Why “music isn’t as good as it used to be” is a fallacyOctober 10, 2010
Every once in a while, I hear someone argue that music isn’t as good as it used to be — that at some point in the past, usually the 1960s or 70s, music was better. If you’re one of these people, I submit three reasons why that’s unlikely to be the case.
Time is the mother of all selection biases.
Go look at charts for different years – we only remember the gold, and we forget the dross. Time is a fantastic filter for the good stuff.
You are not the same person you were (10, 20, whatever) years ago.
Your relationship to music has changed. I don’t know if this is apocryphal or not, but it’s said that the magic age is 21: that you imprint on what you listen to then (hence the existence of oldies stations).
People have been saying that the older music was better for as long as popular music has existed.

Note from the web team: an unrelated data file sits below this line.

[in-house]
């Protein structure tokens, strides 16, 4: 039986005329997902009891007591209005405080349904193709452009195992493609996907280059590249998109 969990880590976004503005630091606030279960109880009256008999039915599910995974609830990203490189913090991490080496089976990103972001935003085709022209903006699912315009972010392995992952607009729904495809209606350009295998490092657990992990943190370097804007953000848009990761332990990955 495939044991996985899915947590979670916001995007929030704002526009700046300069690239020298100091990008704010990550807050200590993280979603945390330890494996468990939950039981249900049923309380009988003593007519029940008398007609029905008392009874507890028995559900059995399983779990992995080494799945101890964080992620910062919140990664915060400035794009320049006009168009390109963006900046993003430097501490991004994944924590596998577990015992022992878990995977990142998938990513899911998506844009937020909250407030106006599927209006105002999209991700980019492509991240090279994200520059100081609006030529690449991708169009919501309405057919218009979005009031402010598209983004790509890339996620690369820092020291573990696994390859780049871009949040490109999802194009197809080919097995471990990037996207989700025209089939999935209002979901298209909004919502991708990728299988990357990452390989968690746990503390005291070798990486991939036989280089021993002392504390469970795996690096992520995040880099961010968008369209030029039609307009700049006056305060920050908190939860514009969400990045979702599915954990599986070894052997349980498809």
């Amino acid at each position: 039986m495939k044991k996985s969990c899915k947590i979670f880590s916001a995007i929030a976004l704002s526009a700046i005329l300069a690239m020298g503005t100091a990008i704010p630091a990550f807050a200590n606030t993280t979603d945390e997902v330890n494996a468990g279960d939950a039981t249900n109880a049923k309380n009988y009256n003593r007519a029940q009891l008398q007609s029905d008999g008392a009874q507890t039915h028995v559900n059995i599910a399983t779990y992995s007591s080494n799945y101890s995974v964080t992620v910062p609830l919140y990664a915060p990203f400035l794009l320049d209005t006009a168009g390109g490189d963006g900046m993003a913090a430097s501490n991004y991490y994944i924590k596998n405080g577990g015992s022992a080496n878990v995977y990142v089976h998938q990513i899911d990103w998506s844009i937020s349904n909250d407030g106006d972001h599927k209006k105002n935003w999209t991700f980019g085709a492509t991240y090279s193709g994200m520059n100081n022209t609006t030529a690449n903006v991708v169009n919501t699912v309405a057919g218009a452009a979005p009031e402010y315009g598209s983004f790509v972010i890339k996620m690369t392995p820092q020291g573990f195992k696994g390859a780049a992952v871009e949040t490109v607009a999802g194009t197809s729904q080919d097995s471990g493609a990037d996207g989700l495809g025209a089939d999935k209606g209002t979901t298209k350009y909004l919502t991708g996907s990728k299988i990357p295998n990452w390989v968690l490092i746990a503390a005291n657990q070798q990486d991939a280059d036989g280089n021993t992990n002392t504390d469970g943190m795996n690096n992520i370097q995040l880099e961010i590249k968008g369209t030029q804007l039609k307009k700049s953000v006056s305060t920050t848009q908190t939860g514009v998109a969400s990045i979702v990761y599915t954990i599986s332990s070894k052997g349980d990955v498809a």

Elvis? What are kids listening to these days?
Beatles? What are kids listening to these days?
Punk? What are kids listening to these days?
Rap? What are kids listening to these days?
Lady Gaga? What are kids listening to these days?
Get the picture? Do you really think that you’re different and special, and somehow the music from when you were a teenager actually was better?
It’s not that a case can’t be made for the superiority of music from one decade or another. It’s just that it’s really hard to convincingly make the case based on your personal experience of music, because you are not a disinterested, dispassionate observer.
I propose a new rule: that you’re only allowed to make sweeping generalizations comparing music from different time periods if they are at least a generation older than you. “The 1880s! That was a terrible decade for music. No soul, man – not like the ’70s!”
I look around, and I think that we may very well be living through the Cambrian Explosion of music. Music has never been easier to create or to distribute. There’s no reason to believe that the amount of good music hasn’t increased too.